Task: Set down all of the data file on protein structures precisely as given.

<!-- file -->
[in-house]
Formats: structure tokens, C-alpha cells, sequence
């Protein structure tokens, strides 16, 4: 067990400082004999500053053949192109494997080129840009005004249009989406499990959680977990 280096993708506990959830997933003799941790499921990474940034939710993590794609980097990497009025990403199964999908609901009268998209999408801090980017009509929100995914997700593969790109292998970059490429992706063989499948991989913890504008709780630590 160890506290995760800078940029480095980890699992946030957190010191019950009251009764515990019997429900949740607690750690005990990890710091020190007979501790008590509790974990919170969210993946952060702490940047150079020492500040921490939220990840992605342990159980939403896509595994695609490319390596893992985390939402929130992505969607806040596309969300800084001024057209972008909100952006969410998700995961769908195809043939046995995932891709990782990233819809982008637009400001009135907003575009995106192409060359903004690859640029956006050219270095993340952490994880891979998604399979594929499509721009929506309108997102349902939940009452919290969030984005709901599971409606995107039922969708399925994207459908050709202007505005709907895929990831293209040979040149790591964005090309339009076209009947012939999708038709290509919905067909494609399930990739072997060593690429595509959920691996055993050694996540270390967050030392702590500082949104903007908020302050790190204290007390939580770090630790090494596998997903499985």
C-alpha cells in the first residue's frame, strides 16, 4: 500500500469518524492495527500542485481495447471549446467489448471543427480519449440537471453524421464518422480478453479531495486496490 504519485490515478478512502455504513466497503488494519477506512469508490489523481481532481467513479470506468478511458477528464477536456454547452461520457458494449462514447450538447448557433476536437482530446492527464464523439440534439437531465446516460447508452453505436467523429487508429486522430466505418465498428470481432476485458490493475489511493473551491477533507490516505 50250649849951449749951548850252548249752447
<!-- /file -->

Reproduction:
[in-house]
Formats: structure tokens, C-alpha cells, sequence
């Protein structure tokens, strides 16, 4: 067990400082004999500053053949192109494997080129840009005004249009989406499990959680977990 280096993708506990959830997933003799941790499921990474940034939710993590794609980097990497009025990403199964999908609901009268998209999408801090980017009509929100995914997700593969790109292998970059490429992706063989499948991989913890504008709780630590 160890506290995760800078940029480095980890699992946030957190010191019950009251009764515990019997429900949740607690750690005990990890710091020190007979501790008590509790974990919170969210993946952060702490940047150079020492500040921490939220990840992605342990159980939403896509595994695609490319390596893992985390939402929130992505969607806040596309969300800084001024057209972008909100952006969410998700995961769908195809043939046995995932891709990782990233819809982008637009400001009135907003575009995106192409060359903004690859640029956006050219270095993340952490994880891979998604399979594929499509721009929506309108997102349902939940009452919290969030984005709901599971409606995107039922969708399925994207459908050709202007505005709907895929990831293209040979040149790591964005090309339009076209009947012939999708038709290509919905067909494609399930990739072997060593690429595509959920691996055993050694996540270390967050030392702590500082949104903007908020302050790190204290007390939580770090630790090494596998997903499985």
C-alpha cells in the first residue's frame, strides 16, 4: 500500500469518524492495527500542485481495447471549446467489448471543427480519449440537471453524421464518422480478453479531495486496490 504519485490515478478512502455504513466497503488494519477506512469508490489523481481532481467513479470506468478511458477528464477536456454547452461520457458494449462514447450538447448557433476536437482530446492527464464523439440534439437531465446516460447508452453505436467523429487508429486522430466505418465498428470481432476485458490493475489511493473551491477533507490516505 50250649849951449749951548850252548249752447